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Younger brother of famous writer/director Christopher Nolan, Jonathan Nolan, may be coming into his own with the “Justice League” film. Producers are still looking for the right person to fill the director’s chair and Jonathan’s name is on the short list. In a recent online interview with Jonathan Nolan, the Academy Award nominated writer discussed Bane, Batman, and beyond. This is what he had to say about “The Dark Knight Rises” and how daring the film was.
“The fun thing about writing in that environment is, with Emma [Thomas] and Chris and Wally [Pfister] and their team, whatever you want to do with a scene they would be able to achieve it. The beauty of that is you don’t have to sit there saying to yourself, ‘Well they’re not going to be able to do that!’ After Inception, Chris can do anything. You can write a sequence as huge as you like.”
Jonathan talked about how both the Joker and Bane were both captured in order to further their plans.
“Well, the Joker did that gag in The Dark Knight and that’s one of my favorite scenes in The Dark Knight! But I’m sure we were inspired by what went before — probably Bond movies or something else. There’s something great about it: in the face of certain defeat they have actually engineered the whole thing. There are similarities between Bane and The Joker in that sense. With both you think the shoe is on the other foot, and then you realize that the entire encounter has been engineered for them to get something they want. But The Joker has a particularly municipal aim. With this one, Bane’s out to do something really big. He is completely in charge of that situation. And unafraid, almost absurdly fearless. You’re never in any doubt with Bane. He is completely what he is. He’s absolutely… Out-of the box thinking. He does not take into consideration his fear.”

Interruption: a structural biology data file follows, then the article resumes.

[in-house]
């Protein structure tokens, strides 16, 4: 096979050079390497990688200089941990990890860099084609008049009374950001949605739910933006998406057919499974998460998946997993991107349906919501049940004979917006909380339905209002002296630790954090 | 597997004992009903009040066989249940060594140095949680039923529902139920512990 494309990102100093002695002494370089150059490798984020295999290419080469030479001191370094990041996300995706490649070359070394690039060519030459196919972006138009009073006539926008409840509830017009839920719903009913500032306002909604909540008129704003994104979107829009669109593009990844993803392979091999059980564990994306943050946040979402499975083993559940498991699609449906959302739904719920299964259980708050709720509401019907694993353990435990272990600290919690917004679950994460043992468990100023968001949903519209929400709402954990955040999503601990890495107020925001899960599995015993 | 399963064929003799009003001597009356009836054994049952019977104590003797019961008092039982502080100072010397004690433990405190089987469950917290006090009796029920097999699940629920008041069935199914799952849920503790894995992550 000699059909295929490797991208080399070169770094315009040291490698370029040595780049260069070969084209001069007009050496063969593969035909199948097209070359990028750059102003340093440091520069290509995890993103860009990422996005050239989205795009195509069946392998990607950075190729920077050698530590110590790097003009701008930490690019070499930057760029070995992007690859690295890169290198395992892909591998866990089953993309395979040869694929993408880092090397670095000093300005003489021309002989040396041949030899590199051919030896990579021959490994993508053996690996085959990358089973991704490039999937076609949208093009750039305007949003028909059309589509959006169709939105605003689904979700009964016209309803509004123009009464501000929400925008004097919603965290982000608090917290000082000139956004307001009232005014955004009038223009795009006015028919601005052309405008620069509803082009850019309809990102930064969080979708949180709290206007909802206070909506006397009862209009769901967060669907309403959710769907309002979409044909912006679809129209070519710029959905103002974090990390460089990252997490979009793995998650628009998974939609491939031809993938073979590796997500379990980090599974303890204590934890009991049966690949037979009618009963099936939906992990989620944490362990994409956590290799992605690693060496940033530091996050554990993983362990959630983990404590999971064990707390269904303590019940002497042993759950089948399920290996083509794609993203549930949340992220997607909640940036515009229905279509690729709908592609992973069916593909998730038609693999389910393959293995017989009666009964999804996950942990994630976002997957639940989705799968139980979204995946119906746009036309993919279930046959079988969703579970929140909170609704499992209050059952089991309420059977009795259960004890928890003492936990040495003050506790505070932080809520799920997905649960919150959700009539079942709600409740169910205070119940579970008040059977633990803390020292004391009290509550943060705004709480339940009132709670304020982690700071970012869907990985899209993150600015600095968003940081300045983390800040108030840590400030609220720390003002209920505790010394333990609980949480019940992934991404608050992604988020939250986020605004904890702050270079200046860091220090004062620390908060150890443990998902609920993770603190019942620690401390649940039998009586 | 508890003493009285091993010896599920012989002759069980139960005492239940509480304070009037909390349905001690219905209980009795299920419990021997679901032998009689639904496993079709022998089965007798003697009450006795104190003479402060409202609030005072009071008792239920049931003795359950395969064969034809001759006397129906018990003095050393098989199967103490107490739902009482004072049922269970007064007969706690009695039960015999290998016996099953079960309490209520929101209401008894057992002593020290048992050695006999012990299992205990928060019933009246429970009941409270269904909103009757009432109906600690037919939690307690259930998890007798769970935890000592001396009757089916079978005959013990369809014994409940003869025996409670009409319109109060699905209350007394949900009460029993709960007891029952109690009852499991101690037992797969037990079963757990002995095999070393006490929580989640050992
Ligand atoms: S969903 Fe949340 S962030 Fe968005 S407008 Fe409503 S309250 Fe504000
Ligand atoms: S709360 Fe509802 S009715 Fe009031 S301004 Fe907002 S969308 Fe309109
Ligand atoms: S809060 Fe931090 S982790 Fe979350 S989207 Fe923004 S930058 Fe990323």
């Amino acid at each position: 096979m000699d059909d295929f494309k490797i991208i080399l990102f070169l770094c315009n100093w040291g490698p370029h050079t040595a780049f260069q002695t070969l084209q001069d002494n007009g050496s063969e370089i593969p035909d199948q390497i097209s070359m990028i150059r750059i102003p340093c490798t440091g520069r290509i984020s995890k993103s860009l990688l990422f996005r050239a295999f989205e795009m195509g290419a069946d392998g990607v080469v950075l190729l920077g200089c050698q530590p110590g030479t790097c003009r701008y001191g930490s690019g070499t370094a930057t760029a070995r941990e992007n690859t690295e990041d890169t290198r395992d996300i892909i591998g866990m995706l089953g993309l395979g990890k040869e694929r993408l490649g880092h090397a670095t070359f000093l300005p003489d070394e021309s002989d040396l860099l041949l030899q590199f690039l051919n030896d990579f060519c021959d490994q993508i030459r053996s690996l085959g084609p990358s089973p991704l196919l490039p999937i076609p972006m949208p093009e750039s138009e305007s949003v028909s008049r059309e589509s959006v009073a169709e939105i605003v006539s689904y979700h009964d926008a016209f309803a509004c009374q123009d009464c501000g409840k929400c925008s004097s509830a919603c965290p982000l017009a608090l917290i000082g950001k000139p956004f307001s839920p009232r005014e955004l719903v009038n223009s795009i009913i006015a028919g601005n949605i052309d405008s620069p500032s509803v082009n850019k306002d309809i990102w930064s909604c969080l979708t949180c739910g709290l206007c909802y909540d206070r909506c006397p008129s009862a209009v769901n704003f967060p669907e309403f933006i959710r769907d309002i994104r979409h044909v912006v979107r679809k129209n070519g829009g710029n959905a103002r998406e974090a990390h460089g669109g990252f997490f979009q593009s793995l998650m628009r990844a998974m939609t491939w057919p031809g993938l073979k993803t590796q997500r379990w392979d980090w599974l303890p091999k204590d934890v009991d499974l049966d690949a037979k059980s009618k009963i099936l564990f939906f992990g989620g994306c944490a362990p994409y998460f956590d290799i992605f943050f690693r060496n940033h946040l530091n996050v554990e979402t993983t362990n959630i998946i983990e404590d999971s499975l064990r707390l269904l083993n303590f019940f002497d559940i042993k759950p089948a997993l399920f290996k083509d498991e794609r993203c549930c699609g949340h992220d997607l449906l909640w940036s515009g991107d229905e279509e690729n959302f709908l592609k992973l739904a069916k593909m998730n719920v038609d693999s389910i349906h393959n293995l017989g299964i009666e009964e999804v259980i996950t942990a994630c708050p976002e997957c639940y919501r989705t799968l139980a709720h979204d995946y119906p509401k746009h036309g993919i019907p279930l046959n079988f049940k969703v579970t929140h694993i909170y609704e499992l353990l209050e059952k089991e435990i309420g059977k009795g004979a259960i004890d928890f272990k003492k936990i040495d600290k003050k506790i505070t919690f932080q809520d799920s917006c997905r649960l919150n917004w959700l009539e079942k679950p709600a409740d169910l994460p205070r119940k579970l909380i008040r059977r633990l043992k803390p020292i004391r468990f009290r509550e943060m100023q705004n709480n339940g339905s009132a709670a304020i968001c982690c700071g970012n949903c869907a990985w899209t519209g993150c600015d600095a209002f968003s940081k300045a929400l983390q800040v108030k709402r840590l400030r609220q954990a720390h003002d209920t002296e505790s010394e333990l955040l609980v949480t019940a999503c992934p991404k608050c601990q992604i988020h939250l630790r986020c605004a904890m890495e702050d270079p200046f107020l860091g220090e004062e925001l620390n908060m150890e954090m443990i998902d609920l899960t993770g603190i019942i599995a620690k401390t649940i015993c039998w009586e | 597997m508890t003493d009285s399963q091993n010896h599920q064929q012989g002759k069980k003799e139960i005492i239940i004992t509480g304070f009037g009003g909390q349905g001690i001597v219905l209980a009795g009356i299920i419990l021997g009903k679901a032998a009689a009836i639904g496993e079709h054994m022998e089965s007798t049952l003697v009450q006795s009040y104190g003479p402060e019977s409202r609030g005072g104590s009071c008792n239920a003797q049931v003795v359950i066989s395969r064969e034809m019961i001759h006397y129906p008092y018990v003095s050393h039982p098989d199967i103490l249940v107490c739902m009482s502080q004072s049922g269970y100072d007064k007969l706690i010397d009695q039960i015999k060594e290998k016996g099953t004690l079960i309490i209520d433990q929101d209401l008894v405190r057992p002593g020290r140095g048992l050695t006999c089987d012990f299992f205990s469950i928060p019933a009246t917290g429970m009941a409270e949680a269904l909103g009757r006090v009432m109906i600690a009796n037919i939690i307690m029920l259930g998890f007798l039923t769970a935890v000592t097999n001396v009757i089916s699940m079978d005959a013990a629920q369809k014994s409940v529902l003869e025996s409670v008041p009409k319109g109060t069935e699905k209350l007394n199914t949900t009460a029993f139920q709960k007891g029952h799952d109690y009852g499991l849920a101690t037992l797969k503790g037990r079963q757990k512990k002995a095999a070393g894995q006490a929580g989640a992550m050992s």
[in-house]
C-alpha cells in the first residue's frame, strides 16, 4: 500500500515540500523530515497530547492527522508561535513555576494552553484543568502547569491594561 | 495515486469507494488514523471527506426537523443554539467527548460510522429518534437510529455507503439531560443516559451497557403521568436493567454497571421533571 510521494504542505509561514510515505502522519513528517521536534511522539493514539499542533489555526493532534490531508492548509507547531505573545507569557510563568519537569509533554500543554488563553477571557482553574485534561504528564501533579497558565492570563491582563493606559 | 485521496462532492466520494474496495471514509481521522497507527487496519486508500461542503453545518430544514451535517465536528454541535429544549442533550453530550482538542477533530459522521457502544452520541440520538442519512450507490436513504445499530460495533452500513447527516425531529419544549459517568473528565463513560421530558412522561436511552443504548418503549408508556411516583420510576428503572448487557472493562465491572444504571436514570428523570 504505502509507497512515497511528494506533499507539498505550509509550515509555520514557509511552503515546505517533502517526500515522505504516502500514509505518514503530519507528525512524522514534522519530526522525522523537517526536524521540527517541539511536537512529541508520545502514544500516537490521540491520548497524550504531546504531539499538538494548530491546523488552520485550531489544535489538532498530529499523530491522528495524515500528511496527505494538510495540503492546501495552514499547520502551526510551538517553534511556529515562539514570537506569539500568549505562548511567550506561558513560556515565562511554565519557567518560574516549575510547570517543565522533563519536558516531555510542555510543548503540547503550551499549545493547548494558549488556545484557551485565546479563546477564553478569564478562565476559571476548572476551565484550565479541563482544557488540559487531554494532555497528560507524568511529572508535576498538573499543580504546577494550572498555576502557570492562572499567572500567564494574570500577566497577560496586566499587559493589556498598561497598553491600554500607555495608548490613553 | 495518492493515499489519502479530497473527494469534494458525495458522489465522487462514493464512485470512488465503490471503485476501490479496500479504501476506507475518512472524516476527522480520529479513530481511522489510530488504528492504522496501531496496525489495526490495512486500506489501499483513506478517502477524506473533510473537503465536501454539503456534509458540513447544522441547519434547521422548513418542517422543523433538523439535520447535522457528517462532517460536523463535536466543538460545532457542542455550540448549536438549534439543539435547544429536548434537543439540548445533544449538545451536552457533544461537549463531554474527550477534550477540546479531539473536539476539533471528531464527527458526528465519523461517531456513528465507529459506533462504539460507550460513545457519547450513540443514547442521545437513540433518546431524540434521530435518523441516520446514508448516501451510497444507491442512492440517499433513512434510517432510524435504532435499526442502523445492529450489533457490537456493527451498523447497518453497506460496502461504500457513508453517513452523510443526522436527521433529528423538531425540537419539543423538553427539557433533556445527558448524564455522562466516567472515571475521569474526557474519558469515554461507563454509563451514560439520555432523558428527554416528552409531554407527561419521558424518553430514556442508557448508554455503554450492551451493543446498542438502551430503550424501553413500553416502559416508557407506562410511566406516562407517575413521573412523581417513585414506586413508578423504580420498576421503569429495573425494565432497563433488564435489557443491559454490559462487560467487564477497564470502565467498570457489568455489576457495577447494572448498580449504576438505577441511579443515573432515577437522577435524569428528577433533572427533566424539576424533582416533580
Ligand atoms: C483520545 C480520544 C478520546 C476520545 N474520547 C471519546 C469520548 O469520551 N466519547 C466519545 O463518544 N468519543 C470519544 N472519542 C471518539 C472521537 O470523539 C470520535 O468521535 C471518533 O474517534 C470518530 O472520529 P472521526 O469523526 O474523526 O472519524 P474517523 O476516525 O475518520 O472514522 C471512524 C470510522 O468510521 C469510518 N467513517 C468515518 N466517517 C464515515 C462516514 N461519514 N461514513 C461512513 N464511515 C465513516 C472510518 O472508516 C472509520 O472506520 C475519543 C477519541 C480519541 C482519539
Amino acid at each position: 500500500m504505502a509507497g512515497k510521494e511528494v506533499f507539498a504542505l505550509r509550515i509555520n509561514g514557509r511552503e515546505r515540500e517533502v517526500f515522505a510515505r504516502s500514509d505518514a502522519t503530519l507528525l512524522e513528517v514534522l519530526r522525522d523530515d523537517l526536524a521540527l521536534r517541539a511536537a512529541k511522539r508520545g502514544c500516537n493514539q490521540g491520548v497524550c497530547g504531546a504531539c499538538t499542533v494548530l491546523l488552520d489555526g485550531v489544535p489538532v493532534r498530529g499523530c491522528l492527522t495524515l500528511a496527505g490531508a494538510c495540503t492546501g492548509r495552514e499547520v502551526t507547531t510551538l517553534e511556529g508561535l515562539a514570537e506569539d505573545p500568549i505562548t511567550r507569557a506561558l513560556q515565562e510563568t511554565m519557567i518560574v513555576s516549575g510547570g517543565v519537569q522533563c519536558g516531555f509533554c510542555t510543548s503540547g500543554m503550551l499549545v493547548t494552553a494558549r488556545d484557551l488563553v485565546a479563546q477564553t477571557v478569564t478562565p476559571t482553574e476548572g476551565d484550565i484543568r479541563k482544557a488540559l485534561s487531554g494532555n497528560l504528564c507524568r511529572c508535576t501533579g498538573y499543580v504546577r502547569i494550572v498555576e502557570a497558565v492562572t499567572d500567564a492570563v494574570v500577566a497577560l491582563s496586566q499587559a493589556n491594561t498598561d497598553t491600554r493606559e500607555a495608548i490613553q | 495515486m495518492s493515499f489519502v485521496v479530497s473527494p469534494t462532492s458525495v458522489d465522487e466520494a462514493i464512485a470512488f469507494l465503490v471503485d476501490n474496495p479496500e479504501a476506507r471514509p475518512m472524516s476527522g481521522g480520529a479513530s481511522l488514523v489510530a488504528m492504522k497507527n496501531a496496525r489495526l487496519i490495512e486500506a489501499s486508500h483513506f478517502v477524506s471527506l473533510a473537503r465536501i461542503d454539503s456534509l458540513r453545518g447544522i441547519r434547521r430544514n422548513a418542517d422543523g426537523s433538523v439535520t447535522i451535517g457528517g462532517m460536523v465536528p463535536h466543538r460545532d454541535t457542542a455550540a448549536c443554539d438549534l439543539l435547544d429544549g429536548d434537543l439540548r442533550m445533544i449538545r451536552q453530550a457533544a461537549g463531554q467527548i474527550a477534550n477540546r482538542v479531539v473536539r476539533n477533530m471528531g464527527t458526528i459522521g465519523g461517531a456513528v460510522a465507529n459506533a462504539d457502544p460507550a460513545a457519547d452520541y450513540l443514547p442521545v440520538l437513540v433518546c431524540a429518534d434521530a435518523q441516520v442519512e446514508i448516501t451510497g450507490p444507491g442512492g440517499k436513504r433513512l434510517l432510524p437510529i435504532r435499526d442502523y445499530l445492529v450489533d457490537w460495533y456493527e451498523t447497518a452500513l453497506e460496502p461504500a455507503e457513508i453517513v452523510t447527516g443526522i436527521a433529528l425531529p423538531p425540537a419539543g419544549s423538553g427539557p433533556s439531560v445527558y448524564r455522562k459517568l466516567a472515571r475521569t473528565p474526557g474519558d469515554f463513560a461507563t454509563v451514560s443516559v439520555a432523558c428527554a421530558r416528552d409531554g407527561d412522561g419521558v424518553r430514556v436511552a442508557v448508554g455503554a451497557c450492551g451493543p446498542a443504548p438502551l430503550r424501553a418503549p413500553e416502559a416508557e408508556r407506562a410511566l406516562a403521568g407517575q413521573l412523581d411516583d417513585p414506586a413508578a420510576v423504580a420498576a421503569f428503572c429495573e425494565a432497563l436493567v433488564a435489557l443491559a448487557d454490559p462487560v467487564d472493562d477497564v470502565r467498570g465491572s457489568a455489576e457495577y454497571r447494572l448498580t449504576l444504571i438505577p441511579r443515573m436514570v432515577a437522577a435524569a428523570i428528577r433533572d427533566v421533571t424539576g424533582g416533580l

Nolan elaborated on the complex plane sequence at the beginning of “The Dark Knight Rises.”
“Yeah, I was actually surprised it made it into the film. It was like that moment in The Dark Knight where The Joker hides the cell phone in the man’s stomach. But it is important to the story. Bane is taking his enemies’ strength and using it against them, namely the CIA’s forensic capabilities. He knows they will check the wreckage and they find the body and they will think it’s him [Dr. Pavel.] I always say, if you’ve got a good idea throw it in there!”
When asked about the Robin character and how he figured into the Batman universe, Nolan explained there was only one way to pull it off right.
“It is a little hard to imagine Robin working in that universe, so the idea had to be limited to that gag at the end. But Joe’s character is very important to the story. In any movie you need a character looking at proceedings the way you see them, and Joe’s character is that character for this film. One of my favorite scenes is when John tells Bruce how he knew he was Batman. It’s like that scene in The Prestige where the little kid sees through Christian’s trick. Little kids, they don’t have any illusions, they just see the truth of the situation. I feel there’s a kind of spiritual connection between the two movies there.”
Nolan wrapped the interview by discussing “Justice League” and how Batman would function as part of a super team.
“I’m incredibly excited. I was a big Batman fan when I was a kid. In fact he was the only comic-book character I really liked. I went through a brief spell where I was reading Captain Britain, because I was an English kid living in the States, and Wolverine for 30 seconds, Spider-Man too, but really Batman was the one. And I love that there are different versions of the character. I love that in the context of The Justice League, he’s kind of the black sheep of that family.”
“Justice League” is scheduled to begin production sometime in 2013 for a 2015 release. Will Beall wrote the screenplay. No director has been assigned at this time.
Sources: Empire, IMDb